• missolive profile image

      Marisa Hammond Olivares 4 years ago from Texas

      Lastheart, how sweet of you! Thank you for your support and encouragement.

    • Lastheart profile image

      Maria Magdalena Ruiz O'Farrill 4 years ago from Borikén the great land of the valiant and noble Lord

      I am so happy to know you are writing about autism. This is very good!! I will share it!! Thanks!

    • missolive profile image

      Marisa Hammond Olivares 4 years ago from Texas

      chef-de-jour, I'm fascinated with your background. You are so right about early intervention providing meaningful care. Thank you so much for your lovely comment. My Tony is fascinated by vacuums and he enjoys taking them apart and putting them back together. He says that is the area he wants to grow in.

      RTalloni, thank you for your wonderful and supportive words. I do hope this information is useful and enlightening to others. We need to keep at it and keep searching for answers, methods and positive outcomes. Again, I truly appreciate you stopping by to read and comment.

      jagerfoods, as your neighbor grows older it will be easier to monitor his care. The toddler years are pretty tough for 'autie families'. Each level of development brings new obstacles, of course this is common in all children. I'm glad to hear they are vigilant though, interestingly, children with autism can be easily influenced as they tend to be somewhat gullible. Sarcasm and joking is hard for them to grasp, usually.

      Londonlady, thank you. Discerning the various studies and research articles in the field of autism is not always an easy task. Many studies are sponsored by specific products or theorists and they can be biased in their conclusions. It is unfortunate the doctor lost his license. I wish he would have used his intelligence and cunningness for the positive in depth studies of valuable autism research. With that said, it IS fortunate he lost his license so others can see how greed and persuasion can negatively affect clinical studies...shame on him. Thanks for your comment and votes.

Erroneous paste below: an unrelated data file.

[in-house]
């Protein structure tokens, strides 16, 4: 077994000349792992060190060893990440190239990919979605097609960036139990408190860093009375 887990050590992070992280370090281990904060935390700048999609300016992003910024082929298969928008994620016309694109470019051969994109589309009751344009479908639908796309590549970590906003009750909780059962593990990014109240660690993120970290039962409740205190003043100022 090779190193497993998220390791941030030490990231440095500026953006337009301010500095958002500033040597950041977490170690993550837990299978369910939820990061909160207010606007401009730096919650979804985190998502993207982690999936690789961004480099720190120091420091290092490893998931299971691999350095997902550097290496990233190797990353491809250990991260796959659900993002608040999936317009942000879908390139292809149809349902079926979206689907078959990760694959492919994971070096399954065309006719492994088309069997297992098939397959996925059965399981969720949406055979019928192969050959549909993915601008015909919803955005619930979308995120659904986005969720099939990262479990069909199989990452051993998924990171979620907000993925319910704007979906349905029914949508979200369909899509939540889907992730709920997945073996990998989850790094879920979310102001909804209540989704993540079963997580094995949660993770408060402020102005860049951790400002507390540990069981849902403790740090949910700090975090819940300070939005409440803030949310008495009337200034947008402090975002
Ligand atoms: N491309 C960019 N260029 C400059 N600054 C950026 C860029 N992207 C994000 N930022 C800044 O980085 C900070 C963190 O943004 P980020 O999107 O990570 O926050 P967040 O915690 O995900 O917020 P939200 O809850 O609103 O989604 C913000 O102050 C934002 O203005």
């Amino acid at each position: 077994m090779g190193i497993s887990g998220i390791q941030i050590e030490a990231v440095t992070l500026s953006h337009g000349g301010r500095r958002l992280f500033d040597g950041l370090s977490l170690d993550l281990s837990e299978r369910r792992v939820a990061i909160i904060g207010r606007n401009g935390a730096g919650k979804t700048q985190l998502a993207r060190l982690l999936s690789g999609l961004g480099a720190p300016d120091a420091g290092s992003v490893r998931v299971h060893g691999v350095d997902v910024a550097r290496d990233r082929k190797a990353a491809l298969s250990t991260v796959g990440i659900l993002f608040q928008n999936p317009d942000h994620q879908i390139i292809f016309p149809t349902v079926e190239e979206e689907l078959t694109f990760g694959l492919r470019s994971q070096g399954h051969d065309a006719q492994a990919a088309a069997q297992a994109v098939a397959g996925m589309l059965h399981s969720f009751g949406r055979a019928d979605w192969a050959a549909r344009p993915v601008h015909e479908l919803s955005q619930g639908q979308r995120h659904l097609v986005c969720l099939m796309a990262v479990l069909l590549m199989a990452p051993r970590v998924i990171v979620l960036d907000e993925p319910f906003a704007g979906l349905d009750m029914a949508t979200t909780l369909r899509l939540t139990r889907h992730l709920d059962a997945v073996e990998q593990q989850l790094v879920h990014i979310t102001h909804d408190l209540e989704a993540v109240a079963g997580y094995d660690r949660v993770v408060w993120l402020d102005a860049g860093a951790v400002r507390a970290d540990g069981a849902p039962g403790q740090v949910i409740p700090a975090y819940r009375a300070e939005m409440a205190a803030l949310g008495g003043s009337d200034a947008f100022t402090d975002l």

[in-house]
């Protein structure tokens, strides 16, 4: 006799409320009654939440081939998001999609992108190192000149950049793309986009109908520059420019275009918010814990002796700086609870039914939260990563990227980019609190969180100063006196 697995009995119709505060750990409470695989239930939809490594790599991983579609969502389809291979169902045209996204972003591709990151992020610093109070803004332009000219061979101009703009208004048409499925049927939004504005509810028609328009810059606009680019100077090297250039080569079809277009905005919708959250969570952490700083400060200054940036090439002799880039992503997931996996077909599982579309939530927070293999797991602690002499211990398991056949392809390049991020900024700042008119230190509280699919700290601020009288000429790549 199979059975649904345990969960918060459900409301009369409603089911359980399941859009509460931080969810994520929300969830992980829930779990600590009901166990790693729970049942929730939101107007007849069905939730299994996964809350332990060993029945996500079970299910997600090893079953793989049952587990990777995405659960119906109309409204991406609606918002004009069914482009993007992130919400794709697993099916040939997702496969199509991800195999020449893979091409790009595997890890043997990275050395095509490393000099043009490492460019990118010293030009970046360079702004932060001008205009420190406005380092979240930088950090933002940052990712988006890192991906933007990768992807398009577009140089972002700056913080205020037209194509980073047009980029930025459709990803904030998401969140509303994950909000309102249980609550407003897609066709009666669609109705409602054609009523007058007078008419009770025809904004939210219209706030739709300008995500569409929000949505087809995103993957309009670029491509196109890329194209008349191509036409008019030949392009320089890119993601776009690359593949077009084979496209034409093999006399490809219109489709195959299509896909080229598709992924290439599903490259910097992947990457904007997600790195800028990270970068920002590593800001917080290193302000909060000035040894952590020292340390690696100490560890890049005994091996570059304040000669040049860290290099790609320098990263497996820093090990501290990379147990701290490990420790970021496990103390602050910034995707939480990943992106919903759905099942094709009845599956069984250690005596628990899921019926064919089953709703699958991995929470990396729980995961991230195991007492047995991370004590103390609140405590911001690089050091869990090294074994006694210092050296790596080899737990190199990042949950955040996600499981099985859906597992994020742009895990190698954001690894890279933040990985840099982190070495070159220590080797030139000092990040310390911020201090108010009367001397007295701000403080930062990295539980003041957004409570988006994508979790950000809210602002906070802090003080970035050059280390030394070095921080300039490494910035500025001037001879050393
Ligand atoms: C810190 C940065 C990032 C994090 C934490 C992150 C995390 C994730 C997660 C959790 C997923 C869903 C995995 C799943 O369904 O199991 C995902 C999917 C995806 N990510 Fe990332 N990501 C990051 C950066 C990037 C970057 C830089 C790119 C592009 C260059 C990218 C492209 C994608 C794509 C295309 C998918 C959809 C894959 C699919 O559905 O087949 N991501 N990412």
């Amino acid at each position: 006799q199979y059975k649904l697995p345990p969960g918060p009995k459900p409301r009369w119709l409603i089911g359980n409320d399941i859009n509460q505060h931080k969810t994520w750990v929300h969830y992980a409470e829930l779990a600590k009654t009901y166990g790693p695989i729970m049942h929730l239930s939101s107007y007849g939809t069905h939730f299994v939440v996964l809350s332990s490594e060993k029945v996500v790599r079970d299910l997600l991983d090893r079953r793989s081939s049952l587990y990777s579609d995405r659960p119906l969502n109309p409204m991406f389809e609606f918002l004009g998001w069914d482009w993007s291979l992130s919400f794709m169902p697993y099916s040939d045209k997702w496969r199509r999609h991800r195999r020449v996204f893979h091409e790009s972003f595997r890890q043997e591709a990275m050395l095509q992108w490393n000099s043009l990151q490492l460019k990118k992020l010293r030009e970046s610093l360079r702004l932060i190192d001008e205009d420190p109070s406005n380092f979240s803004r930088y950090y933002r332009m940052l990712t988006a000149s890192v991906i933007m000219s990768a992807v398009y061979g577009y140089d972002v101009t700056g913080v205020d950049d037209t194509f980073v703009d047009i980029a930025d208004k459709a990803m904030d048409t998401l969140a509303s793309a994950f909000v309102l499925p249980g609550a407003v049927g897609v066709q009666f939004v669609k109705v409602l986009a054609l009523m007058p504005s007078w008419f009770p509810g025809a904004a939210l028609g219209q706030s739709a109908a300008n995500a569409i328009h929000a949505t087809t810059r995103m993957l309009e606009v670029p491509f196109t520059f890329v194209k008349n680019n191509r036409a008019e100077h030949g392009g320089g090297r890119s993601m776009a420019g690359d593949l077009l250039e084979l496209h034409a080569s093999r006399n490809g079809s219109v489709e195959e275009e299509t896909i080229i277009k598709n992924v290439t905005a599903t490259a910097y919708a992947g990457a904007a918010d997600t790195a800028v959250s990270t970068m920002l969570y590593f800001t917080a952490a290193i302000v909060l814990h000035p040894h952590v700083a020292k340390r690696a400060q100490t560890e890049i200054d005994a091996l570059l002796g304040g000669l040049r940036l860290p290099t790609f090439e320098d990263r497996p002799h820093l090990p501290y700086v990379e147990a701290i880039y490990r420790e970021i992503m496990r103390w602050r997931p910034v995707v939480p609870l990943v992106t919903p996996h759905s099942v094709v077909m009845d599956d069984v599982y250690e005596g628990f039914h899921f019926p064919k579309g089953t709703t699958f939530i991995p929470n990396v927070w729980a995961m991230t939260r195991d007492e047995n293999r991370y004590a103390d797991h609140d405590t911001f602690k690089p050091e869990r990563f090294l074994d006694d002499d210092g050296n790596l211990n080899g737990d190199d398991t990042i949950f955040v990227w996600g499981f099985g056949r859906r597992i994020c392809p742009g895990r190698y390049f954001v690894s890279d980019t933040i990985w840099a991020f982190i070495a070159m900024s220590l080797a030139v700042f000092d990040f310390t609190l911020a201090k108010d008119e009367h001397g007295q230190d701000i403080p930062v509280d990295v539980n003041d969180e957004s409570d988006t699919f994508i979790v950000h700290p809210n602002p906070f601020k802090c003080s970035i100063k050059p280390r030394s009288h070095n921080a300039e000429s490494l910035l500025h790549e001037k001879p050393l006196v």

Diane Woodson, very good points. As I continue my research I am beginning to see that PERHAPS there is a 'fine line difference' between actual autism and autism like symptoms. There SEEMS to be external factors that can lead to symptoms and then there are the genetic factors found in the actual brain tissue. All very fascinating and I pray research continues to advance and discern the various levels, causes and outcomes of autism. Thank you very much for your support.

      DDE, thank you so very much. I appreciate you stopping by to read and comment.

    • DDE profile image

      Devika Primić 5 years ago from Dubrovnik, Croatia

      Well informed for parents with or without kids of autism.

    • Diane Woodson profile image

      Diane Minton 5 years ago from Evansville, Indiana

      I contend that what I learned in Special Education courses at USI Grad School has credence. Mercury Binders are the big culprit in this disorder affecting so many children. Developmental Delays and related monopolizes are ever present in clusters of various symptoms affecting so many young children. The incidence of this will not decrease until drug companies which manufacture the vaccines that children must take, change the chemical composition of the vaccines. Best wishes you have a great well written and researched HUB. May you do well on Hubpages in the future.

    • Londonlady profile image

      Laura Writes 5 years ago

      This is a really thought out article. I actually just heard a speaker talk about the link between childhood vaccinations and autism and she explained how the results of the study that proved autism was linked to the vaccines, were actually falsified. The doctor that was paid to falsify the experiment lost his license. Really interesting stuff. Great hub, voted wayyy up!